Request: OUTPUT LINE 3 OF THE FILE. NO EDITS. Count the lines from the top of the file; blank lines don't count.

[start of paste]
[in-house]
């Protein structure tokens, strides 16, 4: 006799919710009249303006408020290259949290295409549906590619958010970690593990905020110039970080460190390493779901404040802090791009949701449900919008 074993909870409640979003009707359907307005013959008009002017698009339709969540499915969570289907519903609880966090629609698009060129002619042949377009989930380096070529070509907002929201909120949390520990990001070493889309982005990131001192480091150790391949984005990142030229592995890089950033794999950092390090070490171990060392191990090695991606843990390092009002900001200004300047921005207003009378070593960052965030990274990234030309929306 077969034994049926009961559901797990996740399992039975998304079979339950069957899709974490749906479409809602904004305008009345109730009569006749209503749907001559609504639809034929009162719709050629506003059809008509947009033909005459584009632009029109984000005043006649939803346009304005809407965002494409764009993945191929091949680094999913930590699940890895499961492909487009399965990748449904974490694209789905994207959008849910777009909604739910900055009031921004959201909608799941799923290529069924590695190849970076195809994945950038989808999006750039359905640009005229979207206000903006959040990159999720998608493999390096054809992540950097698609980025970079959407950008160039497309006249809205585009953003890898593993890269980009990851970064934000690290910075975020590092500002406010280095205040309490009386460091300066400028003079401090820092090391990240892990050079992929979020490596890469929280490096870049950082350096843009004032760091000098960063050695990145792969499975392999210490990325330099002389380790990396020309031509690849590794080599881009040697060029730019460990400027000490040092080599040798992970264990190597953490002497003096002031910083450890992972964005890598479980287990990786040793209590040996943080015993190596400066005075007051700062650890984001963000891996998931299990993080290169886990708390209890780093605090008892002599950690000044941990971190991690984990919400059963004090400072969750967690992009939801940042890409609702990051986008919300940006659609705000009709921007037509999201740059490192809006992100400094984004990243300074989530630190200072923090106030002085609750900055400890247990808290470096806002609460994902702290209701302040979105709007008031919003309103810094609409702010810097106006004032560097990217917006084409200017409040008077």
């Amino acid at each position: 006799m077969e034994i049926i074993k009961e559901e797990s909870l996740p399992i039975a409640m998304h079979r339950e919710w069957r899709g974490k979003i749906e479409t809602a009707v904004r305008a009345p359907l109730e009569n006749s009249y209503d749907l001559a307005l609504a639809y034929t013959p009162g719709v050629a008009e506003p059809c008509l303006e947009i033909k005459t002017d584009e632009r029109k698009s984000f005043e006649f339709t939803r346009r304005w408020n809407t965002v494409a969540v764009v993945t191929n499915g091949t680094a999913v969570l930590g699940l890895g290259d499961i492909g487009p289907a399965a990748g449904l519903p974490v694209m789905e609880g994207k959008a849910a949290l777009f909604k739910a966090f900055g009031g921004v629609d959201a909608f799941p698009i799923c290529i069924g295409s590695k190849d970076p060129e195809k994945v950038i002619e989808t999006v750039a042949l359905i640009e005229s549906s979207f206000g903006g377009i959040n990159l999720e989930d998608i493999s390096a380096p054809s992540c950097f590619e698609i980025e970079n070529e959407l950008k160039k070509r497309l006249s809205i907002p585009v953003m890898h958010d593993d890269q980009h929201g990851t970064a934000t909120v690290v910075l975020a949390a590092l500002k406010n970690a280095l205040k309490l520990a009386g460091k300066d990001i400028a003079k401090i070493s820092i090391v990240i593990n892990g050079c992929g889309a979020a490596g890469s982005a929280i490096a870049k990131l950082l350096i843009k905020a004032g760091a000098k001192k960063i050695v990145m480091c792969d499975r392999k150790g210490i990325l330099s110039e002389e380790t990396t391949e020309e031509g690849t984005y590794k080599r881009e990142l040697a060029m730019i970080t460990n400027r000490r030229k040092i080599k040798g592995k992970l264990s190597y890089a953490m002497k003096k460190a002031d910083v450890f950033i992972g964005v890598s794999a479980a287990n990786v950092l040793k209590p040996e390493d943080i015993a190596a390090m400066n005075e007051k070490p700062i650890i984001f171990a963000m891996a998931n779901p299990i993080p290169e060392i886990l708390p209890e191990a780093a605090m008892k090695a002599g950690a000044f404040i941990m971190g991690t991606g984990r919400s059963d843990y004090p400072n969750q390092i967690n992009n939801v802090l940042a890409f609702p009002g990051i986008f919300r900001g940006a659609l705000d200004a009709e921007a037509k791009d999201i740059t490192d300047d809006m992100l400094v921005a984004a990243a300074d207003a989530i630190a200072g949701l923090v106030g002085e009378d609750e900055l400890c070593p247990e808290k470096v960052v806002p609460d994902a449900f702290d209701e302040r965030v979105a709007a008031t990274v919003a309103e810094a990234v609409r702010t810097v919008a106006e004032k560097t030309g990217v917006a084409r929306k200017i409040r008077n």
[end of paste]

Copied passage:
């Amino acid at each position: 006799m077969e034994i049926i074993k009961e559901e797990s909870l996740p399992i039975a409640m998304h079979r339950e919710w069957r899709g974490k979003i749906e479409t809602a009707v904004r305008a009345p359907l109730e009569n006749s009249y209503d749907l001559a307005l609504a639809y034929t013959p009162g719709v050629a008009e506003p059809c008509l303006e947009i033909k005459t002017d584009e632009r029109k698009s984000f005043e006649f339709t939803r346009r304005w408020n809407t965002v494409a969540v764009v993945t191929n499915g091949t680094a999913v969570l930590g699940l890895g290259d499961i492909g487009p289907a399965a990748g449904l519903p974490v694209m789905e609880g994207k959008a849910a949290l777009f909604k739910a966090f900055g009031g921004v629609d959201a909608f799941p698009i799923c290529i069924g295409s590695k190849d970076p060129e195809k994945v950038i002619e989808t999006v750039a042949l359905i640009e005229s549906s979207f206000g903006g377009i959040n990159l999720e989930d998608i493999s390096a380096p054809s992540c950097f590619e698609i980025e970079n070529e959407l950008k160039k070509r497309l006249s809205i907002p585009v953003m890898h958010d593993d890269q980009h929201g990851t970064a934000t909120v690290v910075l975020a949390a590092l500002k406010n970690a280095l205040k309490l520990a009386g460091k300066d990001i400028a003079k401090i070493s820092i090391v990240i593990n892990g050079c992929g889309a979020a490596g890469s982005a929280i490096a870049k990131l950082l350096i843009k905020a004032g760091a000098k001192k960063i050695v990145m480091c792969d499975r392999k150790g210490i990325l330099s110039e002389e380790t990396t391949e020309e031509g690849t984005y590794k080599r881009e990142l040697a060029m730019i970080t460990n400027r000490r030229k040092i080599k040798g592995k992970l264990s190597y890089a953490m002497k003096k460190a002031d910083v450890f950033i992972g964005v890598s794999a479980a287990n990786v950092l040793k209590p040996e390493d943080i015993a190596a390090m400066n005075e007051k070490p700062i650890i984001f171990a963000m891996a998931n779901p299990i993080p290169e060392i886990l708390p209890e191990a780093a605090m008892k090695a002599g950690a000044f404040i941990m971190g991690t991606g984990r919400s059963d843990y004090p400072n969750q390092i967690n992009n939801v802090l940042a890409f609702p009002g990051i986008f919300r900001g940006a659609l705000d200004a009709e921007a037509k791009d999201i740059t490192d300047d809006m992100l400094v921005a984004a990243a300074d207003a989530i630190a200072g949701l923090v106030g002085e009378d609750e900055l400890c070593p247990e808290k470096v960052v806002p609460d994902a449900f702290d209701e302040r965030v979105a709007a008031t990274v919003a309103e810094a990234v609409r702010t810097v919008a106006e004032k560097t030309g990217v917006a084409r929306k200017i409040r008077n």